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Sophie Grégoire Trudeau's 'tone deaf' International Women's Day message sparks backlash

'Why do we have to celebrate men on international women's day? I am puzzled,' says critic

Maya Oppenheim
Thursday 09 March 2017 12:43 GMT
Some argued Ms Grégoire Trudeau’s post was the equivalent to the much-criticised mantra of 'All Lives Matter'
Some argued Ms Grégoire Trudeau’s post was the equivalent to the much-criticised mantra of 'All Lives Matter' (Facebook/@SophieGregoireTrudeau)

Sophie Grégoire Trudeau has sparked outrage for her International Women’s Day message which urged women to use the day to celebrate men who promote gender equality.

The Canadian Prime Minister’s wife shared a photo of herself and Justin Trudeau and encouraged others to post a photo with a "male ally" on social media to commemorate the day.

Ms Grégoire Trudeau, a former television presenter, suggested the inclusion of men would create a movement which is more inclusive towards both genders.

“Let’s celebrate the boys and men in our lives who encourage us to be who we truly are, who treat girls & women with respect, and who aren’t afraid to speak up in front of others,” she wrote beneath a photo of herself and Mr Trudeau, a self-described feminist, holding hands in ski wear.

“Take a picture holding hands with your male ally & share it on social media using the hashtag #TomorrowInHand. Together, we can create a movement that inspires more men to join the fight to build a better tomorrow with equal rights & opportunities for everyone… because equality matters.”

People suggested Ms Grégoire Trudeau’s post was “tone deaf”, “utterly ridiculous”, and “shameful”. They argued she had missed the point of International Women’s Day and claimed 364 days of the year were centred around the celebration of men.

"Why do we have to celebrate men on international women's day? I am puzzled," Bibi Ebel asked in a popular comment on Facebook. "There are so many things that can be done to celebrate women, and yet the call goes out to celebrating men. Allies and unity are crucial, but so is womanhood."

“We could make International Women's Day one thing that we don't make about men. Instead, lets take a picture holding hands with a woman who has encouraged us to be who we truly are,” added Jennifer McDade.

“364 days a year I am all up to holding hands with my favourite men and creating partnerships and alliances that will support equality,” read one of the top-ranked replies. “But today I don’t want to celebrate men. I want to remember all women who protested against not being able to vote, talked about unequal pay, stood up to the society, protecting our rights and freedoms.”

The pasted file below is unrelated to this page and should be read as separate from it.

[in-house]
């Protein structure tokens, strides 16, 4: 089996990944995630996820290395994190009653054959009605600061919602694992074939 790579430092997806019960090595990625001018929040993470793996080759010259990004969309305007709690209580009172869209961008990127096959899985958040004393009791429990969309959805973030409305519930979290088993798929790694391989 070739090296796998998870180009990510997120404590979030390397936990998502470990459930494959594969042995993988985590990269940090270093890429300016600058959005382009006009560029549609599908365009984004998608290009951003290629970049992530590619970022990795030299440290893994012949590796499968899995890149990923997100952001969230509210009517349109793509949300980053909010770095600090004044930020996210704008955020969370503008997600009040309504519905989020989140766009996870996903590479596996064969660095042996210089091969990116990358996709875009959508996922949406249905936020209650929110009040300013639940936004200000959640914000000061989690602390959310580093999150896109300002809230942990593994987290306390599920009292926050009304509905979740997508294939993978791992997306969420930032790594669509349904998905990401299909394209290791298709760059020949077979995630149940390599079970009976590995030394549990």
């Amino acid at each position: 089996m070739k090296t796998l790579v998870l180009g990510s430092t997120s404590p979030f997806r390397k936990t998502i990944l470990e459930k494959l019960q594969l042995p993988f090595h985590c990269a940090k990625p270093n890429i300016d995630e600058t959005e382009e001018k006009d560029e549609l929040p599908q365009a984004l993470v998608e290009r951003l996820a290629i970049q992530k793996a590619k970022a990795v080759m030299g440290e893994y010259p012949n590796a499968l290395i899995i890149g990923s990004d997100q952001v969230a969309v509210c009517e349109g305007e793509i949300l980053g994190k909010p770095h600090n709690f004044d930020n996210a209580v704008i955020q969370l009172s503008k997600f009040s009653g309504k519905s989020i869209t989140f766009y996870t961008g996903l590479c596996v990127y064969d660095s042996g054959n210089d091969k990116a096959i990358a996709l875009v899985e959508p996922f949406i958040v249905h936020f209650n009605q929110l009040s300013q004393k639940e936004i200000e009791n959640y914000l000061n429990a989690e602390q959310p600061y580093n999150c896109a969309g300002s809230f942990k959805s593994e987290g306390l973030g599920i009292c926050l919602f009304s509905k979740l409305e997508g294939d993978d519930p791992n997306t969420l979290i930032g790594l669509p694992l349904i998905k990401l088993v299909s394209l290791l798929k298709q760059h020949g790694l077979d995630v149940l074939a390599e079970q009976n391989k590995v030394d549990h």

Some argued Ms Grégoire Trudeau’s post shared parallels with the much-criticised mantra of “All Lives Matter”. The phrase has come under heavy criticism from the Black Lives Matter movement in the US. They argue the counter-term misunderstands the phrase “Black Lives Matter” and interprets it as meaning “black lives matter more than any other lives” when in actual fact it is an attempt to highlight the fact that black people's lives are relatively undervalued in the US and they are more likely to be the victims of police brutality.

Others argued her husband’s policies did not match his often-touted feminist credentials and labelled him a “lip-service feminist”.

Nevertheless, not everyone was angered by the message, with many voicing their support for her decision to include men. Ian Stumpf said: "Ma'am, despite the backlash you're taking over this, I'd like to say thank you for the spirit of inclusion it was clearly meant in”.

Ms Grégoire Trudeau rushed to defend the controversial post, which garnered almost 4,000 comments, just hours later.

“Well, now we’re having a conversation! Thanks to everyone for your feedback and pics! Love it,” she said in a second post. “Our goal is gender equality, and fighting for it is going to require men and women working together – raising our boys and girls to make a difference, hand-in-hand. This is about recognising that we should be allies on this journey".

Speaking at an event on Wednesday, she said she had written the post because she wanted men and women to be unified in the fight for equality.

Conservative MP Michelle Rempel countered her view, saying: "It looked like the PMO sat around and said, 'How can we make International Women's Day about a photo of Justin Trudeau”.

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